## A Preview of Bristlecone, Google’s New Quantum Processor

Before investigating specific applications, it is important to quantify a quantum processor’s capabilities. Our theory team has developed a benchmarking tool for exactly this task. We can assign a single system error by applying random quantum circuits to the device and checking the sampled output distribution against a classical simulation. If a quantum processor can be operated with low enough error, it would be able to outperform a classical supercomputer on a well-defined computer science problem, an achievement known as quantum supremacy. These random circuits must be large in both number of qubits as well as computational length (depth). Although no one has achieved this goal yet, we calculate quantum supremacy can be comfortably demonstrated with 49 qubits, a circuit depth exceeding 40, and a two-qubit error below 0.5%. We believe the experimental demonstration of a quantum processor outperforming a supercomputer would be a watershed moment for our field, and remains one of our key objectives.

A Bristlecone chip being installed by Research Scientist Marissa Giustina at the Quantum AI Lab in Santa Barbara |

We are looking to achieve similar performance to the best error rates of the 9-qubit device, but now across all 72 qubits of Bristlecone. We believe Bristlecone would then be a compelling proof-of-principle for building larger scale quantum computers. Operating a device such as Bristlecone at low system error requires harmony between a full stack of technology ranging from software and control electronics to the processor itself. Getting this right requires careful systems engineering over several iterations.

We are cautiously optimistic that quantum supremacy can be achieved with Bristlecone, and feel that learning to build and operate devices at this level of performance is an exciting challenge! We look forward to sharing the results and allowing collaborators to run experiments in the future.

The goal of the Google Quantum AI lab is to build a quantum computer that can be used to solve real-world problems. Our strategy is to explore near-term applications using systems that are forward compatible to a large-scale universal error-corrected quantum computer. In order for a quantum processor to be able to run algorithms beyond the scope of classical simulations, it requires not only a large number of qubits. Crucially, the processor must also have low error rates on readout and logical operations, such as single and two-qubit gates.

Today we presented Bristlecone, our new quantum processor, at the annual American Physical Society meeting in Los Angeles. The purpose of this gate-based superconducting system is to provide a testbed for research into system error rates and scalability of our qubit technology, as well as applications in quantum simulation, optimization, and machine learning.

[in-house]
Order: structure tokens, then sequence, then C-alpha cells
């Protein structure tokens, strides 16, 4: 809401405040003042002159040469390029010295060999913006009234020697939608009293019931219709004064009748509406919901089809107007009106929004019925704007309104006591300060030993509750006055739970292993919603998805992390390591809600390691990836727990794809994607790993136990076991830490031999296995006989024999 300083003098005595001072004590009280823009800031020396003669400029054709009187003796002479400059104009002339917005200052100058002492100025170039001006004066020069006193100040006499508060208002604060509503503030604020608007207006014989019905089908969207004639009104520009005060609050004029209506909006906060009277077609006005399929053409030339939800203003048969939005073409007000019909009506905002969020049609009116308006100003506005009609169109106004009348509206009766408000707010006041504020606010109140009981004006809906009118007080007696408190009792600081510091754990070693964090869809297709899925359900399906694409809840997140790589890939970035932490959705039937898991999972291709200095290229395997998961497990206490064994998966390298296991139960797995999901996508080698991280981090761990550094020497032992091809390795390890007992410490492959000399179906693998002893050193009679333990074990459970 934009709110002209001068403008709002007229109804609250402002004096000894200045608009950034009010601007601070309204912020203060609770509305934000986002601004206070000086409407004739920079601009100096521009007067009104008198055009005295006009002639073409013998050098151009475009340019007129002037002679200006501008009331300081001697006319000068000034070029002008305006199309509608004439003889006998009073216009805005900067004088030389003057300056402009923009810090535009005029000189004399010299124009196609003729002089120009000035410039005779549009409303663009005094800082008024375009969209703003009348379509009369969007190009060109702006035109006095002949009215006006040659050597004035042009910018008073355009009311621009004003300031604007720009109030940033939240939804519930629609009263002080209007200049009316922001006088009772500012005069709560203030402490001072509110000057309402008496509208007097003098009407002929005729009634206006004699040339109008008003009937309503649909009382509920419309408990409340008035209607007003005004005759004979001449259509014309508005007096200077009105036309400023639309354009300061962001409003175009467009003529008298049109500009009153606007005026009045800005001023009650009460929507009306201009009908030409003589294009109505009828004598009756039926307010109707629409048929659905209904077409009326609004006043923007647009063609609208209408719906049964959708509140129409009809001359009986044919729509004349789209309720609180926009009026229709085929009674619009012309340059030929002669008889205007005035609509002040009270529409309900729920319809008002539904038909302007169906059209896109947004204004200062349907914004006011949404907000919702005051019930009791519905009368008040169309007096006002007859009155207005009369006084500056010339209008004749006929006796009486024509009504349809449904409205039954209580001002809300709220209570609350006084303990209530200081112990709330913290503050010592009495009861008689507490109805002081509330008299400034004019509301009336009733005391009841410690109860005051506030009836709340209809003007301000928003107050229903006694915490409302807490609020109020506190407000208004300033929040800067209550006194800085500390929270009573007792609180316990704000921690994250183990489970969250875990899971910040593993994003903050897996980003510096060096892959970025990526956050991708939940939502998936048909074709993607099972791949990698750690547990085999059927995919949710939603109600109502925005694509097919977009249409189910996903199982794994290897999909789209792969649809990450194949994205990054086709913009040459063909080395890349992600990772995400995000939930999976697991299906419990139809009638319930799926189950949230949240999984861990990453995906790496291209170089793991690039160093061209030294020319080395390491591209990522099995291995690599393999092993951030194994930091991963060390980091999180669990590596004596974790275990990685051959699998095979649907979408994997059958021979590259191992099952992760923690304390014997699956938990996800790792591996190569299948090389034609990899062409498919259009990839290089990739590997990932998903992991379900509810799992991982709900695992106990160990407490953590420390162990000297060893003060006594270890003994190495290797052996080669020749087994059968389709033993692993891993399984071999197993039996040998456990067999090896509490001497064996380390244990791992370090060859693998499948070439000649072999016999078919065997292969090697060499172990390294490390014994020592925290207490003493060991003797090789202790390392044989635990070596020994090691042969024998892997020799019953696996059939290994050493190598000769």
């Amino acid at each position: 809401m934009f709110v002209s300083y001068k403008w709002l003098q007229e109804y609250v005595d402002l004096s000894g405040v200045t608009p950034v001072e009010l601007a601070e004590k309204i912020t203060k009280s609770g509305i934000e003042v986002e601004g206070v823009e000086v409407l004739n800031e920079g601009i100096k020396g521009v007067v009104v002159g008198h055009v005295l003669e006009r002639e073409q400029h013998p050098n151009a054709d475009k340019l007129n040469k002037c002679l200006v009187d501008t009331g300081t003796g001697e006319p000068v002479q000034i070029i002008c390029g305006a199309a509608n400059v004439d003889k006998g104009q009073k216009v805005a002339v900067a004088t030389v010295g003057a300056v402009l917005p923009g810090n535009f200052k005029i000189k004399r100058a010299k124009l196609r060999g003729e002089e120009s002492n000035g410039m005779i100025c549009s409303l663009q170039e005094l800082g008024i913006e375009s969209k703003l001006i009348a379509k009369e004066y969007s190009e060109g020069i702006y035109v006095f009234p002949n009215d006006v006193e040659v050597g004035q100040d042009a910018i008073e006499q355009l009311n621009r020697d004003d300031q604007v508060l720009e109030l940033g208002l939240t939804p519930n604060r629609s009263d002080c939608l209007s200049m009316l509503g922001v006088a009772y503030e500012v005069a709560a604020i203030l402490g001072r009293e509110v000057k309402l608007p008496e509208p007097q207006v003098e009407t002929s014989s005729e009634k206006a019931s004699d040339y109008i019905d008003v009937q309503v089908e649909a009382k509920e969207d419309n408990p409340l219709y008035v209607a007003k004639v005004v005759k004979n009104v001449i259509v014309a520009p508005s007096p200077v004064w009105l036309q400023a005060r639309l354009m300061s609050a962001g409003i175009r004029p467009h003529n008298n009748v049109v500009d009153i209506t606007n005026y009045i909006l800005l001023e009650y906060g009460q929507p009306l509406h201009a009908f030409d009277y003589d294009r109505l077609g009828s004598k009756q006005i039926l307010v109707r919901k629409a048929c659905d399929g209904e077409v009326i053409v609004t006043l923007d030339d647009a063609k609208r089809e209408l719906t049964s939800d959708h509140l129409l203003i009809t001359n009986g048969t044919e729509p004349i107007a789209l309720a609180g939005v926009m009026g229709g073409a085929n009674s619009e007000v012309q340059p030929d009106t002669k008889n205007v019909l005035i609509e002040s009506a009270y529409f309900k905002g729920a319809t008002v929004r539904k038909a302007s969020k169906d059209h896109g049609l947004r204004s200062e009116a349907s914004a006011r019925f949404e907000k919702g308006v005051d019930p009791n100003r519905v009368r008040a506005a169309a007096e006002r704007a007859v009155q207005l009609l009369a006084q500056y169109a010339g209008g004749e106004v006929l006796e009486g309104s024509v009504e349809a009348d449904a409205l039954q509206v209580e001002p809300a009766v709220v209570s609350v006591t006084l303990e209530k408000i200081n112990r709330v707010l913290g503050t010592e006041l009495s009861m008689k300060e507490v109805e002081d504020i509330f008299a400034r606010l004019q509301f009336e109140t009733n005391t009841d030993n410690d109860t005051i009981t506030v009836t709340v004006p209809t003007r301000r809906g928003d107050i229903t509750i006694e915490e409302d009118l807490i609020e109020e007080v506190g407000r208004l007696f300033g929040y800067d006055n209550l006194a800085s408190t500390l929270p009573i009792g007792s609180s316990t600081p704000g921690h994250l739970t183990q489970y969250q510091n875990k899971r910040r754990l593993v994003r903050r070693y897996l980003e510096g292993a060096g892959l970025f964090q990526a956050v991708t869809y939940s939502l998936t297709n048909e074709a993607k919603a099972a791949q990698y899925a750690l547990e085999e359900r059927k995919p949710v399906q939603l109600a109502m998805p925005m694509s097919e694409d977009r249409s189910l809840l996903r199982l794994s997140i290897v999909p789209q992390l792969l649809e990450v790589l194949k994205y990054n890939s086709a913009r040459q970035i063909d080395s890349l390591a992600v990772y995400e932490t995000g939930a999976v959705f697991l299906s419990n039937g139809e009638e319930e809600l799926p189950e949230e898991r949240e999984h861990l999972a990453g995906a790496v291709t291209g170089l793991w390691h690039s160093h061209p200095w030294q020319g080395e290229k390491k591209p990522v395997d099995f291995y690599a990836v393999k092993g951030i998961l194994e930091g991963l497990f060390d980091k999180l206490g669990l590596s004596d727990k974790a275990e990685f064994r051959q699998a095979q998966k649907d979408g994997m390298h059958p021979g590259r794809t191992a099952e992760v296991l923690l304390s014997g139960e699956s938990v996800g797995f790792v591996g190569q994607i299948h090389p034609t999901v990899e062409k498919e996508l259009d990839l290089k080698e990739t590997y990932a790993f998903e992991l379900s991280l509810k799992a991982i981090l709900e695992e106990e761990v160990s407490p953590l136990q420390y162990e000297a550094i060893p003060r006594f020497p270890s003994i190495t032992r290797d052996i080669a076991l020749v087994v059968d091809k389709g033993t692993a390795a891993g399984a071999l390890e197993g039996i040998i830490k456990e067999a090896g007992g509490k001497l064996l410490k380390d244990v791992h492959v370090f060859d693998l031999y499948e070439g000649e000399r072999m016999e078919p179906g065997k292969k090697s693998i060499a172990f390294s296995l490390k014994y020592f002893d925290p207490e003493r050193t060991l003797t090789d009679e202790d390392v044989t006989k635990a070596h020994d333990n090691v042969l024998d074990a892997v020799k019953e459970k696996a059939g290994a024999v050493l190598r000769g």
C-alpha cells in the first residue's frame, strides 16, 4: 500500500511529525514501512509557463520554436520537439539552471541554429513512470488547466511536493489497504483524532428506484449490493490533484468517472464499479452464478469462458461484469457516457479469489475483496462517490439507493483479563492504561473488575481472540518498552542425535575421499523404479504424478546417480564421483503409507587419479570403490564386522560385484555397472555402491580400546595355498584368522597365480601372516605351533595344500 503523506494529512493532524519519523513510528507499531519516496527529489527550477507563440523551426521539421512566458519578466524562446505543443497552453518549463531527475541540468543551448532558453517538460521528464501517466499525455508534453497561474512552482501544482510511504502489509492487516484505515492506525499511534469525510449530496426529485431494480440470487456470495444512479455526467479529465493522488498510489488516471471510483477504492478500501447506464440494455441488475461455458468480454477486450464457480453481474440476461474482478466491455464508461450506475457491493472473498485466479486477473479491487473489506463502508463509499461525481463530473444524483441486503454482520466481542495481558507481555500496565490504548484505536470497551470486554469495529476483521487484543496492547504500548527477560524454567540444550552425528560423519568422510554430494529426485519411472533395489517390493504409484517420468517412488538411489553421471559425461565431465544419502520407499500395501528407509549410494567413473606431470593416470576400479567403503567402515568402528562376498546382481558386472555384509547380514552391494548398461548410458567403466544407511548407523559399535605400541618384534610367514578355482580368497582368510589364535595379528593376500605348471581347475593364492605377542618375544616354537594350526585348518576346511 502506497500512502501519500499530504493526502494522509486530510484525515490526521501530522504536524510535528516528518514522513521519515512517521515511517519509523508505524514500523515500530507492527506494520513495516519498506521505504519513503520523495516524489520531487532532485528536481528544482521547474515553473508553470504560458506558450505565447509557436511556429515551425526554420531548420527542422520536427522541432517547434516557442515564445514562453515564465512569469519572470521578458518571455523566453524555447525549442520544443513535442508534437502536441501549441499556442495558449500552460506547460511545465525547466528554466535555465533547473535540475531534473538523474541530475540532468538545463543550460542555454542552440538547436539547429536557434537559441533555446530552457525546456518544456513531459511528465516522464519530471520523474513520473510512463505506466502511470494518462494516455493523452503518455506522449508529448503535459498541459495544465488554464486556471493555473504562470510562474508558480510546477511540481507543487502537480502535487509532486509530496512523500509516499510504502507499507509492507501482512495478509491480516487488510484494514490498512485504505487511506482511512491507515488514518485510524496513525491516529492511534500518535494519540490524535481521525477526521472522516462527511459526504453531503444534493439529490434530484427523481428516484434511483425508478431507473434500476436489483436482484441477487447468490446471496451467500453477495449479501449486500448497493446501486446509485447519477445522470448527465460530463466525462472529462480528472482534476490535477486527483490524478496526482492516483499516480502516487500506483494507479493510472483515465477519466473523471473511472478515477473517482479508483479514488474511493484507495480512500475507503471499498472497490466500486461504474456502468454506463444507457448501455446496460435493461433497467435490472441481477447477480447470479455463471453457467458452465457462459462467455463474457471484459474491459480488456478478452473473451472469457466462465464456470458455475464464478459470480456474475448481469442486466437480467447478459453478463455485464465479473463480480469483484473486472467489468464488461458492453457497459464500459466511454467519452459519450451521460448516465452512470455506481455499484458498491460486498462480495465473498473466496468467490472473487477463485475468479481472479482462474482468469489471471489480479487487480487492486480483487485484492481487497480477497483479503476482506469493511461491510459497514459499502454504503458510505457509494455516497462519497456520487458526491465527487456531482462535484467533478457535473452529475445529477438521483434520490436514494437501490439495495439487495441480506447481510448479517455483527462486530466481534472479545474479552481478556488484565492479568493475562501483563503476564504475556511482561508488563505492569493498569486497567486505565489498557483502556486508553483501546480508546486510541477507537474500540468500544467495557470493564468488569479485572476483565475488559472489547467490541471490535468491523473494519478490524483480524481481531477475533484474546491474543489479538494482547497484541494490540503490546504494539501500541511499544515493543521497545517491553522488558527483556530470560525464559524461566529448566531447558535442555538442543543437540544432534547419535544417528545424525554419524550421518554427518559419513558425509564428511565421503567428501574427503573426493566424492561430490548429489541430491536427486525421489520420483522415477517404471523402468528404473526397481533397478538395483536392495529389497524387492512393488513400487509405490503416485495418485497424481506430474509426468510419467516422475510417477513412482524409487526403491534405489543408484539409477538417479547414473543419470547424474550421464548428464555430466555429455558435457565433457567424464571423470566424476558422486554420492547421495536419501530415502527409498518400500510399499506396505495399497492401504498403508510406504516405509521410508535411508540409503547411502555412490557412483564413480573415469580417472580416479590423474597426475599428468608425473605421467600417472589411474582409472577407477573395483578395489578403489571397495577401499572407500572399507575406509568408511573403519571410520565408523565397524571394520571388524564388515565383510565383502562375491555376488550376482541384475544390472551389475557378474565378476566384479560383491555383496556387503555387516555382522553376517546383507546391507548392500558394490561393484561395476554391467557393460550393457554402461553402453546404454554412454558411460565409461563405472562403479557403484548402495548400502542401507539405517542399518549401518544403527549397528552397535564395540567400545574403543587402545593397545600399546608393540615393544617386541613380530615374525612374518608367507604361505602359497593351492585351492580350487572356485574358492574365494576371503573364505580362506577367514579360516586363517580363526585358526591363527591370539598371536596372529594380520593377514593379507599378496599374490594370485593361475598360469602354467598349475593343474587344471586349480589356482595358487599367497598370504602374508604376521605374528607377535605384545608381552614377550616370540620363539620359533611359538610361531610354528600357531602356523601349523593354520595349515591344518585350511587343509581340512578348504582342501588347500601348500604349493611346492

Bristlecone is Google’s newest quantum processor (left). On the right is a cartoon of the device: each “X” represents a qubit, with nearest neighbor connectivity. |

The guiding design principle for this device is to preserve the underlying physics of our previous 9-qubit linear array technology^{1, 2}, which demonstrated low error rates for readout (1%), single-qubit gates (0.1%) and most importantly two-qubit gates (0.6%) as our best result. This device uses the same scheme for coupling, control, and readout, but is scaled to a square array of 72 qubits. We chose a device of this size to be able to demonstrate quantum supremacy in the future, investigate first and second order error-correction using the surface code, and to facilitate quantum algorithm development on actual hardware.

Before investigating specific applications, it is important to quantify a quantum processor’s capabilities. Our theory team has developed a benchmarking tool for exactly this task. We can assign a single system error by applying random quantum circuits to the device and checking the sampled output distribution against a classical simulation. If a quantum processor can be operated with low enough error, it would be able to outperform a classical supercomputer on a well-defined computer science problem, an achievement known as quantum supremacy. These random circuits must be large in both number of qubits as well as computational length (depth). Although no one has achieved this goal yet, we calculate quantum supremacy can be comfortably demonstrated with 49 qubits, a circuit depth exceeding 40, and a two-qubit error below 0.5%. We believe the experimental demonstration of a quantum processor outperforming a supercomputer would be a watershed moment for our field, and remains one of our key objectives.

A Bristlecone chip being installed by Research Scientist Marissa Giustina at the Quantum AI Lab in Santa Barbara |

We are looking to achieve similar performance to the best error rates of the 9-qubit device, but now across all 72 qubits of Bristlecone. We believe Bristlecone would then be a compelling proof-of-principle for building larger scale quantum computers. Operating a device such as Bristlecone at low system error requires harmony between a full stack of technology ranging from software and control electronics to the processor itself. Getting this right requires careful systems engineering over several iterations.

We are cautiously optimistic that quantum supremacy can be achieved with Bristlecone, and feel that learning to build and operate devices at this level of performance is an exciting challenge! We look forward to sharing the results and allowing collaborators to run experiments in the future.